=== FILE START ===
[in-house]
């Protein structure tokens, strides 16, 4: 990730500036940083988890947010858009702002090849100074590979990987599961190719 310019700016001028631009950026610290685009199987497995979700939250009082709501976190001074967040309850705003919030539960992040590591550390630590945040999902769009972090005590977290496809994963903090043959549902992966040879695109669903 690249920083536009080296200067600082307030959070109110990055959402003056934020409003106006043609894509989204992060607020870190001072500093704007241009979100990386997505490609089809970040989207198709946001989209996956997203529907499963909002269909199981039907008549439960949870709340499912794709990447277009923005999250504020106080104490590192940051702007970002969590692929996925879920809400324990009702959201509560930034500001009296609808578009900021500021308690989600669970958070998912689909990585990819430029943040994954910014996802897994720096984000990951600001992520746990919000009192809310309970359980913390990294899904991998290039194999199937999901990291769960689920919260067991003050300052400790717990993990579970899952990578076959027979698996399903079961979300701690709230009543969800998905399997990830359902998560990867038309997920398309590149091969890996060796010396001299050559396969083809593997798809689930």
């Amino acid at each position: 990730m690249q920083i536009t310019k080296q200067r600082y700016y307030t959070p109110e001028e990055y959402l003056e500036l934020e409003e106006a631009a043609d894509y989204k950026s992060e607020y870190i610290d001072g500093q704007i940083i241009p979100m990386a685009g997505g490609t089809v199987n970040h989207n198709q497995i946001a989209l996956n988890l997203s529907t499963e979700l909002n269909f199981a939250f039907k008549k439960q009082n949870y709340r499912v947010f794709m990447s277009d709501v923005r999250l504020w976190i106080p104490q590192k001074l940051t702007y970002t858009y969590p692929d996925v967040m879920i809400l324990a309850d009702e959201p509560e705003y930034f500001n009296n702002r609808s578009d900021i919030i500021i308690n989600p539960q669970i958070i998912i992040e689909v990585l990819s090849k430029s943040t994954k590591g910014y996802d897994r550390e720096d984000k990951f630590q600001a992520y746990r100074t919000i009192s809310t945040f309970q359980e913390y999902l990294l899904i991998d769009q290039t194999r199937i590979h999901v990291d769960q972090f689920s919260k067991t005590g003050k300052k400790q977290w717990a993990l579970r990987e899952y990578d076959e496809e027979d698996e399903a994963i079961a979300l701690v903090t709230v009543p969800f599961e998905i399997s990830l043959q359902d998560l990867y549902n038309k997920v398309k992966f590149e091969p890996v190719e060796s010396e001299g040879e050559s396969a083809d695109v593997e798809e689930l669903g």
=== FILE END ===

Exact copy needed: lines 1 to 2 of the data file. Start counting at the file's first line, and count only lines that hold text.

[in-house]
């Protein structure tokens, strides 16, 4: 990730500036940083988890947010858009702002090849100074590979990987599961190719 310019700016001028631009950026610290685009199987497995979700939250009082709501976190001074967040309850705003919030539960992040590591550390630590945040999902769009972090005590977290496809994963903090043959549902992966040879695109669903 690249920083536009080296200067600082307030959070109110990055959402003056934020409003106006043609894509989204992060607020870190001072500093704007241009979100990386997505490609089809970040989207198709946001989209996956997203529907499963909002269909199981039907008549439960949870709340499912794709990447277009923005999250504020106080104490590192940051702007970002969590692929996925879920809400324990009702959201509560930034500001009296609808578009900021500021308690989600669970958070998912689909990585990819430029943040994954910014996802897994720096984000990951600001992520746990919000009192809310309970359980913390990294899904991998290039194999199937999901990291769960689920919260067991003050300052400790717990993990579970899952990578076959027979698996399903079961979300701690709230009543969800998905399997990830359902998560990867038309997920398309590149091969890996060796010396001299050559396969083809593997798809689930």